Stowell obtained a secured credit card, which required a $50 deposit for a $100 limit. He maxed it out every month and paid it off right away. Between both of their efforts, within about six months, both credit scores were already back up to 620.
WAITING IT OUT
“We were in our mid-20s, the business had just dissolved, and the next step of what we wanted to do in life was be homeowners,” Stowell said. The couple met with a mortgage lender and were told they wouldn’t be able to get a mortgage until at least two years had passed since the bankruptcy.
Sure enough, just two years after filing — when Adkins’ credit score was up to around 690 and Stowell’s was around 680 — the couple was able to close on a home using an FHA loan. They did have to explain the bankruptcy during the home buying process, but lenders didn’t seem to mind because it was done for business purposes.
People had warned them that the effects of a bankruptcy would haunt them for years, but “it hasn’t been that daunting,” says Stowell, who now works as a client relations director at a software company. “Bankruptcy is not the be-all, end-all.” In fact, they’re currently in the process of buying their second house.
Lisa Langdon, a payroll manager in Round Rock, Texas, says she ran up a lot of credit card debt in her early 20s. During that time, she was a full-time student in New Hampshire and working multiple part-time jobs. Still, she was typically only able to make minimum payments on her cards — sometimes 28 days late, aiming for just short of 30 days to avoid dinging her credit. Despite always paying within the grace period, her credit score hovered around 620 due to her high debt load.
“I realized that if I wanted to pay this off, I needed to make more money because my current income was barely getting me by,” Langdon says. When she turned 30, she moved to Texas; her brother lived there and told her about the lower cost of living and strong job market. She began working three jobs, and about a year later, after finding her current position, she was finally making enough to put some of her income toward lowering her debt.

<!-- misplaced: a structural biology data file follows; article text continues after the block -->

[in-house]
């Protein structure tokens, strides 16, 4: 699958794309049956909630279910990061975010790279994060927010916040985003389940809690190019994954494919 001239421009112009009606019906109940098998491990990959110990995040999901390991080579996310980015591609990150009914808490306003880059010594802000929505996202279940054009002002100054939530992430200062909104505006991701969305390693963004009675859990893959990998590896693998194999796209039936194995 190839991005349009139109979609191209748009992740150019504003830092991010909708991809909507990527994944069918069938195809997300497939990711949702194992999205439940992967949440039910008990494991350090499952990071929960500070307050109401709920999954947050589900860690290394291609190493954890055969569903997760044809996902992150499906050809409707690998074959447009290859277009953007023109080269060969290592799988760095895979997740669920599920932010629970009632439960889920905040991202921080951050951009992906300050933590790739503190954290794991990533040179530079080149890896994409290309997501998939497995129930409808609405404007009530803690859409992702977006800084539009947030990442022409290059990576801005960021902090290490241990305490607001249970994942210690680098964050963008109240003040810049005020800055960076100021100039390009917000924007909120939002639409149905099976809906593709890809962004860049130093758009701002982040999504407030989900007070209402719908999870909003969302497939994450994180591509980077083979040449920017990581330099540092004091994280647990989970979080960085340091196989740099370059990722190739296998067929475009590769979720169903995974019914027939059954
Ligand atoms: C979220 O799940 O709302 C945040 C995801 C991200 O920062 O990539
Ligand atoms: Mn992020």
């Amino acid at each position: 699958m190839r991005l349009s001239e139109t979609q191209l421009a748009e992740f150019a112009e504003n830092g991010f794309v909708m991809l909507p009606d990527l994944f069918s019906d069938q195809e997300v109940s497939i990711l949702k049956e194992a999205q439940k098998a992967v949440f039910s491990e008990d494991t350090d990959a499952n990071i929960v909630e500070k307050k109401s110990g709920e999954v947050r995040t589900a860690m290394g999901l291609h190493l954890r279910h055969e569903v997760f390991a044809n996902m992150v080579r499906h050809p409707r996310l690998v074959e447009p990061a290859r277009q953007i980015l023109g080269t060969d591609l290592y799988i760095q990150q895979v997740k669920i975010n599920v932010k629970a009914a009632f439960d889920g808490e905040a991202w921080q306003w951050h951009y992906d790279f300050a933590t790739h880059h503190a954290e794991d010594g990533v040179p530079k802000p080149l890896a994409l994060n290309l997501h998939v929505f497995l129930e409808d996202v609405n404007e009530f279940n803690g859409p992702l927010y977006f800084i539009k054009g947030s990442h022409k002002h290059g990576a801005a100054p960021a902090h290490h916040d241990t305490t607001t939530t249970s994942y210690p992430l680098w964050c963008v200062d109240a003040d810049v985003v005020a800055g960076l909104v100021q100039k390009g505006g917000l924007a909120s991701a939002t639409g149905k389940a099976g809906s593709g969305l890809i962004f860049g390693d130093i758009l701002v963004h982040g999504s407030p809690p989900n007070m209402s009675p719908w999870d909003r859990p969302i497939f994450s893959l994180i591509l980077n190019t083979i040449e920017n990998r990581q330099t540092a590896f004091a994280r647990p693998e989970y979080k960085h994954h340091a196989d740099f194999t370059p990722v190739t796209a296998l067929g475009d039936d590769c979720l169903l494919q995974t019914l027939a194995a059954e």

MAKING A PLAN
Langdon says then she decided to set up an official plan to be debt-free in five years. She created a spreadsheet of her cards and their balances, then began by making extra payments on the credit card with the lowest balance. Once that was paid off, she attacked the next card, and if she received a raise, she put it toward credit card payments.
“During that time, I put myself on a budget of $800 per month in spending money and forced myself to stick to it,” she says. “I’m not going to say that I was perfect at this, but … in five years, I was pretty much debt-free.”
BEING SMART ABOUT CREDIT
Langdon was careful to keep her zero-balance accounts open so their credit history would remain intact. She knew closing a long-standing account can hurt your credit score. But to help prevent herself from using the accounts, she cut up and threw away most of the cards.
Once Langdon paid off her debts, she checked her credit score and was shocked to see it had risen from 620 to 740. “I did not think you could have a score that high unless you owned a home, but it is possible to get there if you can be responsible with your credit and keep your debt-to-income ratio down,” she says.
Once she was debt-free, Langdon kept herself on the budget and started saving the money that previously went toward debt payments. Because her credit was in good shape, she was approved for a 3% down mortgage through Fannie Mae’s HomeReady program, and she bought her first home in April.Langdon went into the home buying process carefully, ensuring she could easily afford the monthly mortgage payment and set aside savings each month. “Had I not done this, I am sure I would have started using the credit cards all over again,” she says.